– Have added lightness and a simple uncluttered appearance. Bumperless, detrimmed bodywork in subtle race-inspired paint jobs is considered de rigueur. No extraneous adornments are encouraged (in-period Feu Orange ‘traffic light’ air fresheners are acceptable).

– Noisy car stereos are discouraged. In any case, nothing can compete with the glorious sound of a screaming pushrod four-pot on the verge of explosion.

For clarification, inspiration or masturbation see the gallery above. What do you think chaps? Leave your comments in that box thingy beneath. More stuff and developments will be appearing at in the New Year. But before you go you must watch this beautifully shot video of some gals in their stunning Cafe Racer inspired MGA built by Cool & Vintage Garages in Portugal.

MGA Cafe Racer “Girls Road Trip” from Cool & Vintage on Vimeo.

Photo credits Christopher Michel, Thomas Bursy, Travis Isaacs, Anton Imm and Bryan Jones via Flickr creative commons. MGA Café Racer pics and video from and Cool & Vintage.

By Dr.O


About The Author

Darryl can usually be found up to his elbows in some unloved piece of BL detritus when he isn’t snapping and scribbling for various print magazines or producing the book on road tripping or tally-ho adventurers. As an occasional presenter on CBS's Carfection YouTube channel, his other hobbies include vintage Scalextrics, ‘60s Bang & Olufsen and dabbling in grassroots motorsport.

4 Responses

  1. Marcus Potatoes

    I think the Café Roadster is already a ‘thing’ in the ‘clubman’ classic hill climb scene as quite a lot of them are road registered but still have comfy seats and radios in many cases! Pop down to Shelsley Walsh with you camera when the MGOC are in town.
    I’m not knocking the site – I think it could be a very cool ‘thing’ – I already think it’s going to be more relevant than things like Deus or Silodrome. Good luck. Genuinely.

  2. Ned

    If you don’t want to finish your Midget, please can I turn it into a Lotus 11?

  3. Steve Boitoult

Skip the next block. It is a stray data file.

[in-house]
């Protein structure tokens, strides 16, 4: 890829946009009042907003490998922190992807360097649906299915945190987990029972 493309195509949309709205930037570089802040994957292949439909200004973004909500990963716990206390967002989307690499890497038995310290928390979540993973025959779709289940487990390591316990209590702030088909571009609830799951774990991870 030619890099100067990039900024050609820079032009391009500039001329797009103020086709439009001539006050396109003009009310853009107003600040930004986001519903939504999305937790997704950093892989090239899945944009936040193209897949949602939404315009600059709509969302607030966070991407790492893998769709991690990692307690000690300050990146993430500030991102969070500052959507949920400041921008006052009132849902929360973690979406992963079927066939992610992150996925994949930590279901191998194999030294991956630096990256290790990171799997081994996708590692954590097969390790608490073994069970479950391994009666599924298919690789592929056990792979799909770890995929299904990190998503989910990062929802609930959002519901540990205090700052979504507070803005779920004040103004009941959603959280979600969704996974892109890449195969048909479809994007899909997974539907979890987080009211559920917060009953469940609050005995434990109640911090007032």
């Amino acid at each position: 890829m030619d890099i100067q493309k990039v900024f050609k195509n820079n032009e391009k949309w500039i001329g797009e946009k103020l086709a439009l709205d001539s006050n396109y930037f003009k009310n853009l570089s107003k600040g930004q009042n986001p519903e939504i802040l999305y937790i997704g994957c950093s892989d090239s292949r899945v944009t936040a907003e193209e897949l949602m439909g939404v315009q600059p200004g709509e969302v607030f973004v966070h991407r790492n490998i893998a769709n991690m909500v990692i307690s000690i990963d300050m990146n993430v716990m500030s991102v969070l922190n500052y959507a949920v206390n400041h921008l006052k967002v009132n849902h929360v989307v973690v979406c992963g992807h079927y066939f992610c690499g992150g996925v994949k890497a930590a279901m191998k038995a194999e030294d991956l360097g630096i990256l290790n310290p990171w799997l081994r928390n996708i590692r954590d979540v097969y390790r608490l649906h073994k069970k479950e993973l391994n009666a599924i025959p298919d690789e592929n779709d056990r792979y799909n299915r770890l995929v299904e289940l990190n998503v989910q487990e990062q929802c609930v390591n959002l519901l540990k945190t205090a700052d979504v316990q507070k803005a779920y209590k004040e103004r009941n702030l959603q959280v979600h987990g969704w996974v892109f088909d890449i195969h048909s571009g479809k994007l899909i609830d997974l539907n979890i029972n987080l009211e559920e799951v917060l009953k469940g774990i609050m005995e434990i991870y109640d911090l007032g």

I don’t like to criticise, especially in what is my first post here, but it seems to me that your rules completely miss the point of the original cafe racers. You’ve quite correctly stated earlier that these were the product of blue collar lads who couldn’t afford cars and did, of necessity, all their own work, “built not bought” indeed! I was one of these guys (At the very tail end of the movement, I was 16 in 1970) and had a 1959 BSA Rocket Goldstar 650 stripped to the bone and with Norton forks, clip ons, rearset pegs, close ratio gearbox twin Amal concentric carbs etc etc. This bike owed me maybe £120 in 1970! (And many hours of work) But this is my point, whilst it wasn’t THAT cheap, to buy the same bike in the same condition now, you’d have to add at least a couple of Zeroes to the back end! The price of a NEW Fiesta! This is even more true of the sports cars of the 50s and 60s you are suggesting as a base. A running but ratty MGA will set you back at least £20K, a big Healey or TR quite a lot more than that! So the basis for todays Cafe Racers (or roadsters, if you must) need to be drawn from the late 70s through to the 90s, banger territory! I also subscribe to RR and have contributed several times to the Cafe Racer thread under my forum name of Carledo along with several pics of my car, also called Carledo, a 73 Triumph Toledo running a 1989 2.0 Vauxhall engine (from a Carlton) This car is also stripped to the bare essentials (to go faster, add lightness) Proudly carries the “built not bought” logo and, I think, is a fair example of what a modern 4 wheeled Cafe Racer should be! I didn’t plan it that way, I built it long before the thread started, it just turned out that way, maybe harking back to my youth, something of the ethos of my biking days carried over through the years.